Tuesday, August 30, 2011

Stock Your Bar: Everything You Need To Know About Liquor

I'm not sure if it's because I took some mixology classes, but there's something about having a nicely-stocked bar at home that appeals to me. But with so many kinds of alcohol available and so many brands to choose from, stocking a bar can be a daunting task for many. Here are some tips to help you stock your bar at home with an adequate variety of liquor for when you have guests.

The first thing to know is that you don't need to have every kind of liquor to have a decently stocked bar. Probably the four most popular liquors are vodka, gin, light rum and tequila. Others you can get will include brandy and whiskey. Most common drinks can be made with these.


Vodka. My introduction to vodka was while I was a student in Russia, where it is arguably the most popular liquor available. It is believed to have Polish or Russian origins and typically has no color, taste or smell - which makes it great for combining with almost any mixer. There are dozens of vodka martini recipes available. Commonly imbibed 'neat' (without ice, water or mixers) in Europe, it is usually bottled at between 80 and 110 proof (multiply the 'alcohol by volume' on the label). I used vodka in my 'Hypnotini Cocktail'.

Gin. This is a clear liquor made from grain and flavored with juniper berries. The London dry gin, in addition to the juniper berries, is flavored with citrus extracts. Some common drinks such as the classic martini and the ubiquitous gin and tonic are made with gin. Now a quick aside on making martinis: shaking the ingredients in ice mixes and chills the ingredients, but if you shake vigorously, you'll dilute the drink. If you want a drink with concentrated, well-rounded flavor, give it a smooth shake instead. It is bottled at about 80 proof.

Tequila. Oh, for a Margarita! Its main ingredient is tequila - a liquor made from the agave plant, originally from Mexico. It is sometimes called the 'cactus whiskey'. Tequila comes in different ways. The 'white' (blanco) or 'silver' (plata) tequila is young, not aged and is generally harsher to the taste. Next is the 'gold' (oro) tequila, which is silver tequila with caramel coloring, sugar-based syrups and other extracts, meant to give an aged look, but these additives also make the liquor kinder on the palate. This is the kind typically used in margaritas and other mixed drinks. The 'rested' (reposado) tequila is aged 2-12 months and, of course, tastes much better. At the other end of the spectrum are the 'vintage' (añejo) - aged for at least a year and the ultra aged 'extra añejo' - aged for at least 3 years. These are best enjoyed in a brandy snifter.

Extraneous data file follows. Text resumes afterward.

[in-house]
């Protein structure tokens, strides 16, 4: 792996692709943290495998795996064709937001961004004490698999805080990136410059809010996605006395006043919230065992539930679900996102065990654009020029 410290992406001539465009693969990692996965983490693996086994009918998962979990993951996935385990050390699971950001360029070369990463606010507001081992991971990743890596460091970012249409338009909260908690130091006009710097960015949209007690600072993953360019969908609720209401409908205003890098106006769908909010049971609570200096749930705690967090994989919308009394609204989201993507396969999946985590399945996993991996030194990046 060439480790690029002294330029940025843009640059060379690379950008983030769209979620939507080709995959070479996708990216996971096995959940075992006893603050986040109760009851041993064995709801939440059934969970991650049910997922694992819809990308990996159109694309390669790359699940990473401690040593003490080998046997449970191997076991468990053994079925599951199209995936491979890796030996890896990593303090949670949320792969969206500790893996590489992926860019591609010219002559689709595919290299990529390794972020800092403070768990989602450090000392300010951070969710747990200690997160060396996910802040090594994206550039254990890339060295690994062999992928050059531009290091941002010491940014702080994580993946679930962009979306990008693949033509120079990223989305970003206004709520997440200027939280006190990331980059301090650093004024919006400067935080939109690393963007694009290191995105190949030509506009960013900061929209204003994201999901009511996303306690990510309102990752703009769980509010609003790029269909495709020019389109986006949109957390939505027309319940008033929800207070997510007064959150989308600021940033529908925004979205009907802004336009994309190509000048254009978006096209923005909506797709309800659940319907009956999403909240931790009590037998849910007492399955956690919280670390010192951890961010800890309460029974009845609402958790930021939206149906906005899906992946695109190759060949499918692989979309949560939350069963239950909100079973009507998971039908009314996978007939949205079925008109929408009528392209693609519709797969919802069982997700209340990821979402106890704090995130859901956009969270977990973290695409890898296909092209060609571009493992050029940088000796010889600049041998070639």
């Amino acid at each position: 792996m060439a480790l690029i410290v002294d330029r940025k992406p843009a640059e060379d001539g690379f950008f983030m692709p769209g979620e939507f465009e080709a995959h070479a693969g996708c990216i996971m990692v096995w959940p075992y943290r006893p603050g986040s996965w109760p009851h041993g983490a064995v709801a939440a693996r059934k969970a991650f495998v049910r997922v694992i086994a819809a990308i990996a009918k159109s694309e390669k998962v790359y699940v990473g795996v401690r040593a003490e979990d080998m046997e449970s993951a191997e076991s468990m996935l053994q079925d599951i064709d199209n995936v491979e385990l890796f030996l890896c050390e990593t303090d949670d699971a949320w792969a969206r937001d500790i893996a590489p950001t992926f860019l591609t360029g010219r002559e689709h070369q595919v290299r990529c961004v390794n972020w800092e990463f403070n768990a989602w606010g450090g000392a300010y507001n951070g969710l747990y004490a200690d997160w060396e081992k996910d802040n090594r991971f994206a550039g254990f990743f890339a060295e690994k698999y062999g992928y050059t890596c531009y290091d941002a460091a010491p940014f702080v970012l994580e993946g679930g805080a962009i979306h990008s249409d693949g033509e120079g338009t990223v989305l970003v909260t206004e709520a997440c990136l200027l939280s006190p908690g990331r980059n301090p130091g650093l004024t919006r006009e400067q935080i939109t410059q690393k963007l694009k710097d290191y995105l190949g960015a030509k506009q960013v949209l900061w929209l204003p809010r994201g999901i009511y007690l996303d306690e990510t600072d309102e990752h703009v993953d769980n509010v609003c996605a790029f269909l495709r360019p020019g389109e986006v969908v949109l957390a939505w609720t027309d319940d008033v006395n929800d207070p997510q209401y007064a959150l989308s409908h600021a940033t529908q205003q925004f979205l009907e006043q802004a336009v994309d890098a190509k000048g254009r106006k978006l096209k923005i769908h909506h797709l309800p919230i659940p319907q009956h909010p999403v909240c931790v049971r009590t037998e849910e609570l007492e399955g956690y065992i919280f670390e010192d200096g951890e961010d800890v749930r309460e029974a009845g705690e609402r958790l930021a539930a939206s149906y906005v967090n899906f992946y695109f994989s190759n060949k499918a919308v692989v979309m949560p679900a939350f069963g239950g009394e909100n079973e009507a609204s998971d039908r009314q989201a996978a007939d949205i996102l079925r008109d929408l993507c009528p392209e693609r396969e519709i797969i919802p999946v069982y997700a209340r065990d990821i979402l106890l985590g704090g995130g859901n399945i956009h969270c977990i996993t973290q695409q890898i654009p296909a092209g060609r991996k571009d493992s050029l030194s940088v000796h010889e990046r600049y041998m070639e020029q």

Rum. Closely connected with the Caribbean islands of the 'West Indes', rum became the fabled drink of the pirates of the high seas. It is made from sugarcane juice or sugarcane molasses. Light rums are generally colorless with a light flavor and are typically used in cocktails like daiquiris. Gold rums are aged and amber in color. They have a richer flavor than other rum types. Other variations of rum include dark rum, which is darker than gold rum, has a distinct flavor and aroma, and is great for cooking as well. Flavored rum has added flavors such as citrus, banana, mango, chocolate, vanilla and many others. Then, of course we have the overproof rum which is bottled at a proof of 151-160 (ahem!) and the premium rums, usually consumed neat.

Whiskey and Brandy. These two categories deserve a post on their own to do justice to the varieties available. It wouldn't do to upset the brandy and whiskey snobs out there! If you're interested in knowing more, let me know and I'll move that post to the front of the queue!

The Extras. Apart from these main ingredients listed above, you need to have some mixers, so you can make different cocktails. Coke, ginger ale, club soda, orange juice and cranberry juice are a good place to start. Also available in your liquor store or grocery aisles will be lots of mixers for making a host of different cocktails and drinks. When you're expecting guests, make sure you have some garnishes on hand - olives, maraschino cherries, lemons and limes always come in handy.


So, make sure you click on the links for more information and for some great cocktail recipes. If you have any questions you want answered, or if you have a great cocktail recipe you'd like to share, let me know. 


Until then, it's "proost", "santé", "cheers", and "для здоровья" from me!

2 comments:

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